Exercise and fresh air are good for you. Reason enough to go for a hike. It’s the intangibles, though, that make hiking such an enjoyable experience.
You never know what you’re going to see while taking a walk in the woods. Carrying a pair of binoculars is worth the weight. So is your phone, which gives you both a camera and a voice recorder. As you walk and think, use the recorder to capture your thoughts. Lots of good ideas come to us on the trail as we exercise our minds and body.
The National Association of State Park Directors (NASPD) promoted “First Day Hikes” to encourage people to visit a state park and take a hike on New Year’s Day. The NASPD website states, “America’s state park programs are committed to promoting outdoor recreation in hopes to help address obesity, especially in children. Furthermore, exercise and outdoor activities rejuvenate the mind and body, promoting overall mental and physical health and wellness. Many believe that time spent in nature enhances creativity and lifts our moods.”
I couldn’t agree more with the reasoning NASPD promotes. As I grow older, I continue to become more and more worried about our younger generations. As the father of two teenagers, I witness firsthand how addicted to devices an entire segment of our population is. It’s hard for me to accept how much time my children and all their friends spend staring at screens.
I live in a college town. It’s dangerous to drive through campus. You never know when a student, or a herd of them, will stumble into the street transfixed on their phone, oblivious to oncoming traffic. We need to get these young people outdoors. They can bring their phone, but hopefully it’ll be in their pocket for a bit.
In the United States, 42.4 percent of adults over 20 years old are obese, according to the 2021 Obesity Report from Trust for America’s Health. What’s worse, 19.3 percent of children are too. That means one out of five children is obese. We are the 14th most obese nation. Yet we have parks and public lands galore. Opportunities to exercise with little to no cost are endless.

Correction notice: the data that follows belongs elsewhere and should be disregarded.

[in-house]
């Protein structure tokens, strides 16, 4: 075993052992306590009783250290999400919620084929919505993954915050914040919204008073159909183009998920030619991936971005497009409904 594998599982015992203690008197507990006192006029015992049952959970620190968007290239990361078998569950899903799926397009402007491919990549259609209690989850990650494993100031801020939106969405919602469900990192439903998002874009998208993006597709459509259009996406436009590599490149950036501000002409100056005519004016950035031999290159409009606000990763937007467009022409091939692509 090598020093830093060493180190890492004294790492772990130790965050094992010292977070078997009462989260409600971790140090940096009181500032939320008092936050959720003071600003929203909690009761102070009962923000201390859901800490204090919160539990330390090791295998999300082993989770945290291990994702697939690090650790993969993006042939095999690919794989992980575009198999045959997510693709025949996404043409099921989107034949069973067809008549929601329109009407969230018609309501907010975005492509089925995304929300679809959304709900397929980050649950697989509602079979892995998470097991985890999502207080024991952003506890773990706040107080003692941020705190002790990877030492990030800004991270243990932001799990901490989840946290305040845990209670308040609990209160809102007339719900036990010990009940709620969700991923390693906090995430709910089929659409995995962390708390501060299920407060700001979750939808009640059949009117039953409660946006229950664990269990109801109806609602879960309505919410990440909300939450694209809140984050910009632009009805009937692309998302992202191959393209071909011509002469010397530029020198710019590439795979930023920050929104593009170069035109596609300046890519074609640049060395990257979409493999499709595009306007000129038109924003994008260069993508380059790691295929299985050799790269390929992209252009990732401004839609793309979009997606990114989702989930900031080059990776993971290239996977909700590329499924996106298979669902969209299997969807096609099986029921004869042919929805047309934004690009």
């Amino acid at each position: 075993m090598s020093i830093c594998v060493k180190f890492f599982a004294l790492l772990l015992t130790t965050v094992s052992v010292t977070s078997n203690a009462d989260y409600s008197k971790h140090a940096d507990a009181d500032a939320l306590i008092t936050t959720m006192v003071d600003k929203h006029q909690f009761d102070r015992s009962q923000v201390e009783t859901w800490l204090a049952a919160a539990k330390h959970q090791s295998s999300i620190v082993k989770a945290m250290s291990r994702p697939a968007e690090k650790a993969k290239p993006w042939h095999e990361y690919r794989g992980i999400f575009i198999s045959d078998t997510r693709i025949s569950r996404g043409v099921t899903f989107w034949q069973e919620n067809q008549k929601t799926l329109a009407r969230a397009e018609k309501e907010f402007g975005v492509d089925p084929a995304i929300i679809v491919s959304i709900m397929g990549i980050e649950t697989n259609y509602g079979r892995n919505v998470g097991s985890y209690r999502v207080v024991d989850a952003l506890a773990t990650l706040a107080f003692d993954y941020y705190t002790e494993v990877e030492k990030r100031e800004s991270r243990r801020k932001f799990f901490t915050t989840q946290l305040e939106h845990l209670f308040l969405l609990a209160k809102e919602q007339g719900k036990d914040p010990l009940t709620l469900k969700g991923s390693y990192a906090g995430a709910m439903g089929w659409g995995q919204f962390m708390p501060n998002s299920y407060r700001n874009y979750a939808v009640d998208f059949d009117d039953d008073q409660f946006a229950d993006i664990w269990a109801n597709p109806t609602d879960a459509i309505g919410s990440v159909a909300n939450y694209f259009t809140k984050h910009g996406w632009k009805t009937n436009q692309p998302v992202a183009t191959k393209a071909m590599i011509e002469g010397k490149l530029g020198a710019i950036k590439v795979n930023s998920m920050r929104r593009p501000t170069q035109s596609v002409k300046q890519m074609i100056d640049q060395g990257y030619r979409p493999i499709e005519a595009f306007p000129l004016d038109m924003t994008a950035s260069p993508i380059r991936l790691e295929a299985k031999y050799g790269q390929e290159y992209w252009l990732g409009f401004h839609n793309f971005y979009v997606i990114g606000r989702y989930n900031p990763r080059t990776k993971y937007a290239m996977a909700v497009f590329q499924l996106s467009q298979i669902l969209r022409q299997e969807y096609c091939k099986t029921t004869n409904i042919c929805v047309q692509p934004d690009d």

COVID is substantially more dangerous, even life-threatening, to obese individuals. If you’re obese and are worried about the dangers of COVID, now is a great time to buy a pair of hiking boots and start hitting some trails in your neck of the woods. You’ll feel better while improving your health.
A few years ago, my cousin’s brother-in-law finally had enough. Jeff had always been a big man. When he topped out over 400 pounds, he said “enough” and bought a pair of shoes. He started walking, and the results started showing. He began to jog. Before long, he was competing in 5ks and longer races.
Jeff lost over 200 pounds the old-fashioned way — he worked at it. No fad diet. No miracle approach. He changed his eating habits and started exercising. He developed a new mindset and built a better life.
Growing up in Chicagoland, I learned early to appreciate good-tasting food. Remember the Chicago Bears superfans on “Saturday Night Live”? Those were my people. Deep dish pizza, Italian beefs, and fried lake perch are only the beginning of the culinary treats I crave. But now I’ve watched loved ones deal with diabetes, and I know people who have died during this pandemic who likely would have lived if they’d been in better shape. I’m motivated to do better, to be better.
Nature has a way of improving us. Not just physically through the demands of strength and endurance, but also mentally, by giving us time to just think and breathe. If you are into making resolutions, perhaps this is the year you make a real change. A year when you say enough is enough, and you put on your hiking boots and start your journey one step at a time.
See you down the trail …